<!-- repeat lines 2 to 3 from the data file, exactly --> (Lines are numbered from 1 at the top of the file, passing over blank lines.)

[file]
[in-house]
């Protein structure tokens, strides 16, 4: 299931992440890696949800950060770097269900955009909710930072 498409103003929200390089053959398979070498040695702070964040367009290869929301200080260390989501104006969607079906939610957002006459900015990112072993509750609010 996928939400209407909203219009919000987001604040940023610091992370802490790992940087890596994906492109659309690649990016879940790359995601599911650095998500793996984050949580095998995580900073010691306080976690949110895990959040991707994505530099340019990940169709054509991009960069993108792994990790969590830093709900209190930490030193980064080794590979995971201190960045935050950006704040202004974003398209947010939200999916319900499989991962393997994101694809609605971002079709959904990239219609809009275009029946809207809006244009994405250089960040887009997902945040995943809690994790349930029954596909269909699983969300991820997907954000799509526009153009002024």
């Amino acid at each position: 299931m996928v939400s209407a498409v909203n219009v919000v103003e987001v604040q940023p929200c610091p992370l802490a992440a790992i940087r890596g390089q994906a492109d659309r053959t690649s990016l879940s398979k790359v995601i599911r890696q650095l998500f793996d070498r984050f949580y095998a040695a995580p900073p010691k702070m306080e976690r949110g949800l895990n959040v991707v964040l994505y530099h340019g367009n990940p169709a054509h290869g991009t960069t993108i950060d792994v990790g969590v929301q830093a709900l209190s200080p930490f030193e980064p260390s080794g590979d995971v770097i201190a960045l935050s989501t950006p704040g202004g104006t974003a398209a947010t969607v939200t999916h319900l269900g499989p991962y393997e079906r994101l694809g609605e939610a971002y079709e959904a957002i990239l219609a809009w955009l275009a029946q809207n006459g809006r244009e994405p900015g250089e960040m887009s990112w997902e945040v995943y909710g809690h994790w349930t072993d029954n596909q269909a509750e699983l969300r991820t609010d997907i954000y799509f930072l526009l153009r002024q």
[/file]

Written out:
């Protein structure tokens, strides 16, 4: 299931992440890696949800950060770097269900955009909710930072 498409103003929200390089053959398979070498040695702070964040367009290869929301200080260390989501104006969607079906939610957002006459900015990112072993509750609010 996928939400209407909203219009919000987001604040940023610091992370802490790992940087890596994906492109659309690649990016879940790359995601599911650095998500793996984050949580095998995580900073010691306080976690949110895990959040991707994505530099340019990940169709054509991009960069993108792994990790969590830093709900209190930490030193980064080794590979995971201190960045935050950006704040202004974003398209947010939200999916319900499989991962393997994101694809609605971002079709959904990239219609809009275009029946809207809006244009994405250089960040887009997902945040995943809690994790349930029954596909269909699983969300991820997907954000799509526009153009002024």
């Amino acid at each position: 299931m996928v939400s209407a498409v909203n219009v919000v103003e987001v604040q940023p929200c610091p992370l802490a992440a790992i940087r890596g390089q994906a492109d659309r053959t690649s990016l879940s398979k790359v995601i599911r890696q650095l998500f793996d070498r984050f949580y095998a040695a995580p900073p010691k702070m306080e976690r949110g949800l895990n959040v991707v964040l994505y530099h340019g367009n990940p169709a054509h290869g991009t960069t993108i950060d792994v990790g969590v929301q830093a709900l209190s200080p930490f030193e980064p260390s080794g590979d995971v770097i201190a960045l935050s989501t950006p704040g202004g104006t974003a398209a947010t969607v939200t999916h319900l269900g499989p991962y393997e079906r994101l694809g609605e939610a971002y079709e959904a957002i990239l219609a809009w955009l275009a029946q809207n006459g809006r244009e994405p900015g250089e960040m887009s990112w997902e945040v995943y909710g809690h994790w349930t072993d029954n596909q269909a509750e699983l969300r991820t609010d997907i954000y799509f930072l526009l153009r002024q």